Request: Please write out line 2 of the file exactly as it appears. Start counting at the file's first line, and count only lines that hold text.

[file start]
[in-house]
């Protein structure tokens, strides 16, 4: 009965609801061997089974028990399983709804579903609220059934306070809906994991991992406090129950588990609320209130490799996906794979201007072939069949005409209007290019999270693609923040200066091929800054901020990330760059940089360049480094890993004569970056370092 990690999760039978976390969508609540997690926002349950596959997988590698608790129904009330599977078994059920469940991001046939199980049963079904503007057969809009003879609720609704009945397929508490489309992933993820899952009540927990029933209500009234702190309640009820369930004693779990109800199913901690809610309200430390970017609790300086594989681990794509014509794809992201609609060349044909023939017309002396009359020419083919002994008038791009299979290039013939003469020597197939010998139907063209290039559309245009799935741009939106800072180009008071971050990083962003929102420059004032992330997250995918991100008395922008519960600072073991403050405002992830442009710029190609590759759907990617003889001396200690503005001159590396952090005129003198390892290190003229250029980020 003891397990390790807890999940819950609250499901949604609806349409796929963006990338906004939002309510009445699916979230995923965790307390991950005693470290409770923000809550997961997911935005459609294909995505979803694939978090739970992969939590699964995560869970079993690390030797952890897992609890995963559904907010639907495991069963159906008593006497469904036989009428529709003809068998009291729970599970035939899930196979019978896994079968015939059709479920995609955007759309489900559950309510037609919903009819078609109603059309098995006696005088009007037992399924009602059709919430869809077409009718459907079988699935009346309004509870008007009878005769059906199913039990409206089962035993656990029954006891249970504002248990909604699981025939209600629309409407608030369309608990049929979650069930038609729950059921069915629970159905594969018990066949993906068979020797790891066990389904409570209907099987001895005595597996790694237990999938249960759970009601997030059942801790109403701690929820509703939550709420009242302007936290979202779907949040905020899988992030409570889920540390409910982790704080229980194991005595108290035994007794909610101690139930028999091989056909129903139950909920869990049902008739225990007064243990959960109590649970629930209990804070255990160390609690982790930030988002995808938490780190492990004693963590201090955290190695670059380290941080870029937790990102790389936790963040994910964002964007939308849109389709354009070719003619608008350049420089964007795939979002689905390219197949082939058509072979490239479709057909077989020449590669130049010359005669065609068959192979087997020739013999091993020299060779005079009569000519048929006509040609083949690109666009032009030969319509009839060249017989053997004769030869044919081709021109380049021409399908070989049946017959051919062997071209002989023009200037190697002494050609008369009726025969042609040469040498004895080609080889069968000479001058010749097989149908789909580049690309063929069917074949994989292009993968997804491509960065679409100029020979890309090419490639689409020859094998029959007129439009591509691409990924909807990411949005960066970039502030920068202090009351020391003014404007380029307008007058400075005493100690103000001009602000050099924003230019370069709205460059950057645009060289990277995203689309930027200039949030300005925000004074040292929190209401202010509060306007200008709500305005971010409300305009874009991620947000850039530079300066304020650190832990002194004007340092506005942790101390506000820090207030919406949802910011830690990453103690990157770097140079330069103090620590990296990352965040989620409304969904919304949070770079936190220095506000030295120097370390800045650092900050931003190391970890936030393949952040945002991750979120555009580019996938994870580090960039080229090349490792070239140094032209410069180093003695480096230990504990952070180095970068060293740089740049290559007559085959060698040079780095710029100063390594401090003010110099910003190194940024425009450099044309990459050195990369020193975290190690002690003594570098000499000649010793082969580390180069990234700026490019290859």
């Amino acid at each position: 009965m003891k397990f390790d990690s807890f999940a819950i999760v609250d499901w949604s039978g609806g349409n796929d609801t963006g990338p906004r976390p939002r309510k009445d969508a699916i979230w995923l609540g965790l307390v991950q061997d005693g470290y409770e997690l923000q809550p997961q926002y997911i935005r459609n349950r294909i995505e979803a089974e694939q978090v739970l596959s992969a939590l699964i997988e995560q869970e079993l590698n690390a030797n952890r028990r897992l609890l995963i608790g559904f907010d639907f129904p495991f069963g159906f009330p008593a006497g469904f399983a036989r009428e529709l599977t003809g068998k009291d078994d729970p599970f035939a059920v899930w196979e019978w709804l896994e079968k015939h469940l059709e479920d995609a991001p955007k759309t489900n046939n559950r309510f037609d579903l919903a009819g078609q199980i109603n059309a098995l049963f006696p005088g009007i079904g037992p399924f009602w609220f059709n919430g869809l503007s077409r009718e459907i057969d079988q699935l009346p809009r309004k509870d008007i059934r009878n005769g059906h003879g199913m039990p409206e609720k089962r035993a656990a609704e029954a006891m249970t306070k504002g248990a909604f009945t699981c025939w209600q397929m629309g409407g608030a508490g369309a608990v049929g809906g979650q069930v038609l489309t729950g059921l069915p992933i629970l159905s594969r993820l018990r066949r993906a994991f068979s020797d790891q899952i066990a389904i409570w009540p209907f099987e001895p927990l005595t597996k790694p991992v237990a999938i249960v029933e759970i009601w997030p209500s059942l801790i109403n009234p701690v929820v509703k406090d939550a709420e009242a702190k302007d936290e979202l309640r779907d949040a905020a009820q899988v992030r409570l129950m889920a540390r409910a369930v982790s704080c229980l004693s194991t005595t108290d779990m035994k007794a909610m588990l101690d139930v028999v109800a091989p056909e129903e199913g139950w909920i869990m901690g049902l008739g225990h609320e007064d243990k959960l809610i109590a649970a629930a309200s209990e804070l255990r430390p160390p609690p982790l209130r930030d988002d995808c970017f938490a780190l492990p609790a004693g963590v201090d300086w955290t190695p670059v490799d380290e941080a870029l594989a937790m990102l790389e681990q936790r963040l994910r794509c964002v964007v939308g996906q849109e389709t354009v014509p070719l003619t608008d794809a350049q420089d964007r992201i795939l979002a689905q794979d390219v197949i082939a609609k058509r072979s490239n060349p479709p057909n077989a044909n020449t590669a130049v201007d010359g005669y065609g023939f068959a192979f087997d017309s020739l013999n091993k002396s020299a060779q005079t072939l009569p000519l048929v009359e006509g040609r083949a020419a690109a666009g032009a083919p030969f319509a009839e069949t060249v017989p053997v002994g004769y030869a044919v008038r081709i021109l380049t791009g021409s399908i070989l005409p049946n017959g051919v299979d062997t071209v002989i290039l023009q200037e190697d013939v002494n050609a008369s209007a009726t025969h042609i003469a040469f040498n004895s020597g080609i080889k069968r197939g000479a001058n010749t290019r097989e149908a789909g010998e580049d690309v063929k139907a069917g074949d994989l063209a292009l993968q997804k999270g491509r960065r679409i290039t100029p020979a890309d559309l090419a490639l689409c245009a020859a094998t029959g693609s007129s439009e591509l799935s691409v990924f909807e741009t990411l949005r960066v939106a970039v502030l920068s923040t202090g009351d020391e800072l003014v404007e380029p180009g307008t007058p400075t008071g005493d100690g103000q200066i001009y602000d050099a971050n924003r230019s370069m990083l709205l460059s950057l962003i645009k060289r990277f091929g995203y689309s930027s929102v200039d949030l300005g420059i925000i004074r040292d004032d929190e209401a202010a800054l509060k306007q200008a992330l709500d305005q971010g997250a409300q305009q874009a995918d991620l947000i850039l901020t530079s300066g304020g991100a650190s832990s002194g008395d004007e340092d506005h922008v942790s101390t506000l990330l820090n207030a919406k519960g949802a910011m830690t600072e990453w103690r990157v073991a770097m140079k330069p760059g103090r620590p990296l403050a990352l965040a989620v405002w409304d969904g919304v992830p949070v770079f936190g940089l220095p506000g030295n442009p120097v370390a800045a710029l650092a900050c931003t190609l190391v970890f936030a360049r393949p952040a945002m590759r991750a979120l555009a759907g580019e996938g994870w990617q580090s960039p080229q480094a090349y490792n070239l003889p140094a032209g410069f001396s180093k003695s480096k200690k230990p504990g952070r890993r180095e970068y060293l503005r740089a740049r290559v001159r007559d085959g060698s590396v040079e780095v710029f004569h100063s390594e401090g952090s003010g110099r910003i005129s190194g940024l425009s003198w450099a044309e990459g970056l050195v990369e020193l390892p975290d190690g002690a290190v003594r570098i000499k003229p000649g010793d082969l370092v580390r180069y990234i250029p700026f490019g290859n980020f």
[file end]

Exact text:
């Protein structure tokens, strides 16, 4: 009965609801061997089974028990399983709804579903609220059934306070809906994991991992406090129950588990609320209130490799996906794979201007072939069949005409209007290019999270693609923040200066091929800054901020990330760059940089360049480094890993004569970056370092 990690999760039978976390969508609540997690926002349950596959997988590698608790129904009330599977078994059920469940991001046939199980049963079904503007057969809009003879609720609704009945397929508490489309992933993820899952009540927990029933209500009234702190309640009820369930004693779990109800199913901690809610309200430390970017609790300086594989681990794509014509794809992201609609060349044909023939017309002396009359020419083919002994008038791009299979290039013939003469020597197939010998139907063209290039559309245009799935741009939106800072180009008071971050990083962003929102420059004032992330997250995918991100008395922008519960600072073991403050405002992830442009710029190609590759759907990617003889001396200690503005001159590396952090005129003198390892290190003229250029980020 003891397990390790807890999940819950609250499901949604609806349409796929963006990338906004939002309510009445699916979230995923965790307390991950005693470290409770923000809550997961997911935005459609294909995505979803694939978090739970992969939590699964995560869970079993690390030797952890897992609890995963559904907010639907495991069963159906008593006497469904036989009428529709003809068998009291729970599970035939899930196979019978896994079968015939059709479920995609955007759309489900559950309510037609919903009819078609109603059309098995006696005088009007037992399924009602059709919430869809077409009718459907079988699935009346309004509870008007009878005769059906199913039990409206089962035993656990029954006891249970504002248990909604699981025939209600629309409407608030369309608990049929979650069930038609729950059921069915629970159905594969018990066949993906068979020797790891066990389904409570209907099987001895005595597996790694237990999938249960759970009601997030059942801790109403701690929820509703939550709420009242302007936290979202779907949040905020899988992030409570889920540390409910982790704080229980194991005595108290035994007794909610101690139930028999091989056909129903139950909920869990049902008739225990007064243990959960109590649970629930209990804070255990160390609690982790930030988002995808938490780190492990004693963590201090955290190695670059380290941080870029937790990102790389936790963040994910964002964007939308849109389709354009070719003619608008350049420089964007795939979002689905390219197949082939058509072979490239479709057909077989020449590669130049010359005669065609068959192979087997020739013999091993020299060779005079009569000519048929006509040609083949690109666009032009030969319509009839060249017989053997004769030869044919081709021109380049021409399908070989049946017959051919062997071209002989023009200037190697002494050609008369009726025969042609040469040498004895080609080889069968000479001058010749097989149908789909580049690309063929069917074949994989292009993968997804491509960065679409100029020979890309090419490639689409020859094998029959007129439009591509691409990924909807990411949005960066970039502030920068202090009351020391003014404007380029307008007058400075005493100690103000001009602000050099924003230019370069709205460059950057645009060289990277995203689309930027200039949030300005925000004074040292929190209401202010509060306007200008709500305005971010409300305009874009991620947000850039530079300066304020650190832990002194004007340092506005942790101390506000820090207030919406949802910011830690990453103690990157770097140079330069103090620590990296990352965040989620409304969904919304949070770079936190220095506000030295120097370390800045650092900050931003190391970890936030393949952040945002991750979120555009580019996938994870580090960039080229090349490792070239140094032209410069180093003695480096230990504990952070180095970068060293740089740049290559007559085959060698040079780095710029100063390594401090003010110099910003190194940024425009450099044309990459050195990369020193975290190690002690003594570098000499000649010793082969580390180069990234700026490019290859």